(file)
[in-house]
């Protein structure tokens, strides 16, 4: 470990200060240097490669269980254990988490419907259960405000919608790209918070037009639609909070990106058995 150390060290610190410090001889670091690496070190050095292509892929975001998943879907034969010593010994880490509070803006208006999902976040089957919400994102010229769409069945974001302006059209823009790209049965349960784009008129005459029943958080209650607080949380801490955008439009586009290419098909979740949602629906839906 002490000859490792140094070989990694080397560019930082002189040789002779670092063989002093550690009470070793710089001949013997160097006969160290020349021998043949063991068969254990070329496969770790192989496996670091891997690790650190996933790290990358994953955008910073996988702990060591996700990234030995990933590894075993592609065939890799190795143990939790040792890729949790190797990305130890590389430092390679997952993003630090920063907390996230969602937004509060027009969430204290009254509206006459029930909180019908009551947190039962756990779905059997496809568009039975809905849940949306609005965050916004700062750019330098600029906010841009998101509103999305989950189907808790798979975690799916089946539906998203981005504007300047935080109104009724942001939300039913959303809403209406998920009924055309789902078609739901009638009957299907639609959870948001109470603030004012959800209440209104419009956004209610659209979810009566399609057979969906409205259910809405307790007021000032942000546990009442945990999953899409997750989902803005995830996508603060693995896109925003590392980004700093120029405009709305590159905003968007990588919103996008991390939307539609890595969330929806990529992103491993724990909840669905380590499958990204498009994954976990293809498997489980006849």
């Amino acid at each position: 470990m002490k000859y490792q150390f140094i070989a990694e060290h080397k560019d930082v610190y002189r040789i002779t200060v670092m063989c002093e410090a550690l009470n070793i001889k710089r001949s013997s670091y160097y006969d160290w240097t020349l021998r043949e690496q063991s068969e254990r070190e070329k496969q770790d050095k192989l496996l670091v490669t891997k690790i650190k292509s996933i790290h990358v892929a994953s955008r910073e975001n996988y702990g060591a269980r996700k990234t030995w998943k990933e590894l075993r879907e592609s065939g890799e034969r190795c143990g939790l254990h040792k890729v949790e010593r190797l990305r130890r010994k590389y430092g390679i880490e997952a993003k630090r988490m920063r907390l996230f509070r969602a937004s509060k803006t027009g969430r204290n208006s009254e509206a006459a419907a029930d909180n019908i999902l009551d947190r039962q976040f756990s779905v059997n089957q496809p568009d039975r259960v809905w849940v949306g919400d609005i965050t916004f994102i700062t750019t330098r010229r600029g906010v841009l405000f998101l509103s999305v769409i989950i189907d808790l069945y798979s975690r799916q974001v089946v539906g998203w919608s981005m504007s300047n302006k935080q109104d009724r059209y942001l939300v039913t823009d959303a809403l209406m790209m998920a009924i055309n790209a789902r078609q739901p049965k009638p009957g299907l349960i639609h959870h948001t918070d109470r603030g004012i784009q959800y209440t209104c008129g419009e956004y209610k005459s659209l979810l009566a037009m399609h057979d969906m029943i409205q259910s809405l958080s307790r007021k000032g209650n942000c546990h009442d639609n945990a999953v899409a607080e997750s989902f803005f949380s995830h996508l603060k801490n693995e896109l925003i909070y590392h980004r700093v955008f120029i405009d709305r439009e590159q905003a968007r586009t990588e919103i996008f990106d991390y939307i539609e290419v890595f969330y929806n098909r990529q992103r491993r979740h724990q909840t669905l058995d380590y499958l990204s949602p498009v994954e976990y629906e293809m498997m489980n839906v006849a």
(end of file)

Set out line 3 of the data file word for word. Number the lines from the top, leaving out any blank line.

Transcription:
């Amino acid at each position: 470990m002490k000859y490792q150390f140094i070989a990694e060290h080397k560019d930082v610190y002189r040789i002779t200060v670092m063989c002093e410090a550690l009470n070793i001889k710089r001949s013997s670091y160097y006969d160290w240097t020349l021998r043949e690496q063991s068969e254990r070190e070329k496969q770790d050095k192989l496996l670091v490669t891997k690790i650190k292509s996933i790290h990358v892929a994953s955008r910073e975001n996988y702990g060591a269980r996700k990234t030995w998943k990933e590894l075993r879907e592609s065939g890799e034969r190795c143990g939790l254990h040792k890729v949790e010593r190797l990305r130890r010994k590389y430092g390679i880490e997952a993003k630090r988490m920063r907390l996230f509070r969602a937004s509060k803006t027009g969430r204290n208006s009254e509206a006459a419907a029930d909180n019908i999902l009551d947190r039962q976040f756990s779905v059997n089957q496809p568009d039975r259960v809905w849940v949306g919400d609005i965050t916004f994102i700062t750019t330098r010229r600029g906010v841009l405000f998101l509103s999305v769409i989950i189907d808790l069945y798979s975690r799916q974001v089946v539906g998203w919608s981005m504007s300047n302006k935080q109104d009724r059209y942001l939300v039913t823009d959303a809403l209406m790209m998920a009924i055309n790209a789902r078609q739901p049965k009638p009957g299907l349960i639609h959870h948001t918070d109470r603030g004012i784009q959800y209440t209104c008129g419009e956004y209610k005459s659209l979810l009566a037009m399609h057979d969906m029943i409205q259910s809405l958080s307790r007021k000032g209650n942000c546990h009442d639609n945990a999953v899409a607080e997750s989902f803005f949380s995830h996508l603060k801490n693995e896109l925003i909070y590392h980004r700093v955008f120029i405009d709305r439009e590159q905003a968007r586009t990588e919103i996008f990106d991390y939307i539609e290419v890595f969330y929806n098909r990529q992103r491993r979740h724990q909840t669905l058995d380590y499958l990204s949602p498009v994954e976990y629906e293809m498997m489980n839906v006849a």